Meet the wood-boring clam – and, no, that’s not a euphemism.
In a study published in the Journal of Molluscan Studies, researchers led by Janet Voight from the Field Museum in Chicago, US, introduce three new genera and one entirely new species of this curious subset of clam.
The molluscs typically make their homes, and find their food, inside the decaying trunks of trees that have fallen down and floated out into the ocean.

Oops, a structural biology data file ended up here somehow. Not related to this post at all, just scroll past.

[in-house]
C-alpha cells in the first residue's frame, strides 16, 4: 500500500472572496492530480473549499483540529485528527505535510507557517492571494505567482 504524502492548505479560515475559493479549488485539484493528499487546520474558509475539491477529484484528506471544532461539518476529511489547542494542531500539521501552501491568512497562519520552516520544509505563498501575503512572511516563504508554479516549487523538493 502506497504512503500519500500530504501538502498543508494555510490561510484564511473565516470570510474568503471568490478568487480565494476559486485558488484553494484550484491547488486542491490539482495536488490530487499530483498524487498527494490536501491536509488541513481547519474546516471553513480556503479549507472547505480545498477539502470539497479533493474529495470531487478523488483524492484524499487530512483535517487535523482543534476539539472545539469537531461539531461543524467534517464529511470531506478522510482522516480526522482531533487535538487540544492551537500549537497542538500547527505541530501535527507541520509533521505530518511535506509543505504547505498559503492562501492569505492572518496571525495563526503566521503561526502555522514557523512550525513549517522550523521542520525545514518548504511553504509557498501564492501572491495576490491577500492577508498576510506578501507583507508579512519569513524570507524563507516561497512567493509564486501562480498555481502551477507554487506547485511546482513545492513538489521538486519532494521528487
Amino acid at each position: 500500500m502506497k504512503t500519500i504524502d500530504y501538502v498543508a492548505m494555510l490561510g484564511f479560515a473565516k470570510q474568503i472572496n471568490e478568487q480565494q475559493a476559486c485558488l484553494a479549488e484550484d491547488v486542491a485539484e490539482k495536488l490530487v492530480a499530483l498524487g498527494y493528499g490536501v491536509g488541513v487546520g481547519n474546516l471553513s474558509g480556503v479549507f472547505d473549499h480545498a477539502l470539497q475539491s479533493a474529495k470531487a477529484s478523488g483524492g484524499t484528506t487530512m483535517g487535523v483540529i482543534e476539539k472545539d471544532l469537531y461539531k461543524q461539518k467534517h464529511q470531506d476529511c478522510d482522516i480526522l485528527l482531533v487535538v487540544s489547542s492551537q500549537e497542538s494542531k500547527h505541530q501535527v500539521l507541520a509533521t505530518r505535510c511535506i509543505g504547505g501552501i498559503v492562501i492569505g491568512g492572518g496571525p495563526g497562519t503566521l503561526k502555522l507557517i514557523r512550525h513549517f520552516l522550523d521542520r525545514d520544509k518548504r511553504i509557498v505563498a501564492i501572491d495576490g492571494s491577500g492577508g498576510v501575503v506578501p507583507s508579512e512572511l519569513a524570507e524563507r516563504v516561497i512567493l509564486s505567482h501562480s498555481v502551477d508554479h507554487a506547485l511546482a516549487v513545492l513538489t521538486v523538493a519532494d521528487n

Just like standard clams, the wood-boring varieties have bivalve shells. However, they also sport long external organs called siphons that allow them to reach back out into the ocean, there to pull water into their gills.
“There’s not just one tree-cleaner-upper in the ocean, they’re really diverse,” says Voight.
“Imagine living at the bottom of the ocean as a tiny swimming clam; you either have to find a sunken piece of wood or die. You wouldn’t think there’d be that many kinds of clams doing this. But we’ve now found that there are six different groups, called genera, and around 60 different species.”